This death farm was separated from the main stockades by a high wire fence and a moat. Swarming along the fence were hundreds of the more fortunate prisoners who were now liberated and expressing their gratitude.
Beneath the murky waters of the moat were the features of several SS guards and on the opposite bank was a fitting monument to the depth of the Nazi culture. Frozen on the ground were the bodies of several SS troopers who had been slain by their liberated captives before they could surrender to the Americans. At the bottom of each of the many high watch towers, more bodies lay. SS guards who had tried to put up a fight and were killed by the Infantrymen of the 45th. Division. After seeing many more horrors of Dachau it was small wonder that the only superman who still held his head up high was the larger-than-life-sized statue of the SS trooper on the wall.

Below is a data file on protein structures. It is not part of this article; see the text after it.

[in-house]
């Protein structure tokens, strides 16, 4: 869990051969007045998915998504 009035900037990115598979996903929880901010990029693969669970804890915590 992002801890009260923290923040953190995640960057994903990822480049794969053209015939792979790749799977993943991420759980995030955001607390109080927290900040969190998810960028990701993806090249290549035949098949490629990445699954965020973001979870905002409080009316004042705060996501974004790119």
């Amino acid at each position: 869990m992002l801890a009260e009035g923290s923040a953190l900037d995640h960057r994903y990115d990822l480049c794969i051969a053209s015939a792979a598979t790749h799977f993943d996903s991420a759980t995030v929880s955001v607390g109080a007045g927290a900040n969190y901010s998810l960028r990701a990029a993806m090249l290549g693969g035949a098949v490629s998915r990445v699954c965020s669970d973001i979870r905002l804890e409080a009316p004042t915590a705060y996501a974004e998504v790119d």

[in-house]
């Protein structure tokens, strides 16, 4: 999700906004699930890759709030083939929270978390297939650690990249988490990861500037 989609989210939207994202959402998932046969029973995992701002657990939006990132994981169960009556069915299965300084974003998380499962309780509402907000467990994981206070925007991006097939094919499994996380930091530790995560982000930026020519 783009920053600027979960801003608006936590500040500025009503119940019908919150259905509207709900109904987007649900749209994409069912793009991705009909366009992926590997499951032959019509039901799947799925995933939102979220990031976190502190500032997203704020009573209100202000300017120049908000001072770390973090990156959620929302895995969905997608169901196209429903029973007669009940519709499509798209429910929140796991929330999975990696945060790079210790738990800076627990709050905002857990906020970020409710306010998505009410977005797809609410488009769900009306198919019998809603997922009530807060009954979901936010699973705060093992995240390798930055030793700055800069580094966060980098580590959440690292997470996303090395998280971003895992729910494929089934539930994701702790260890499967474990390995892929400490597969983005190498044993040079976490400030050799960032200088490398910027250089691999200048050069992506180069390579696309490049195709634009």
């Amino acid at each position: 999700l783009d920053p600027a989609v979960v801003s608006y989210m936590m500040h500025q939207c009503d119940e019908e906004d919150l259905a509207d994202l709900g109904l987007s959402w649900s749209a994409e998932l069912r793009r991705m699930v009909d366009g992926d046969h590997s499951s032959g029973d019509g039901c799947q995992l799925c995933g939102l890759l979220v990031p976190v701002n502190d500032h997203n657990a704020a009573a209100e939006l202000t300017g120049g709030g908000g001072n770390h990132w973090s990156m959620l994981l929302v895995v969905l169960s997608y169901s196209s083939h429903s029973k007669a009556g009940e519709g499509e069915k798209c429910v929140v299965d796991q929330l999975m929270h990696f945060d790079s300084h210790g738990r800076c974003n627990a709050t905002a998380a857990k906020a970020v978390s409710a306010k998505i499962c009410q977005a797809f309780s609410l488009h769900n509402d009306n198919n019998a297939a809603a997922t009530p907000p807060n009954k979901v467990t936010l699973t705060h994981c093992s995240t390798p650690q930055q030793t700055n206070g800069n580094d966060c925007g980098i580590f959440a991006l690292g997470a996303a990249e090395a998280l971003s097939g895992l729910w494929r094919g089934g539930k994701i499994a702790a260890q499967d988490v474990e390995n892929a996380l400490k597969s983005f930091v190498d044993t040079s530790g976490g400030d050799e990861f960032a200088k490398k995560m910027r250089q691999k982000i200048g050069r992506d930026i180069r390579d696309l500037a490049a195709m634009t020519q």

After 3-4 days touring Dachau, the SHAEF officer and the others in our group flew back to Frankfurt. My passenger commented to me as we settled into our seats: "Jesus Christ, I wonder how many more of these fucking places we're going to find."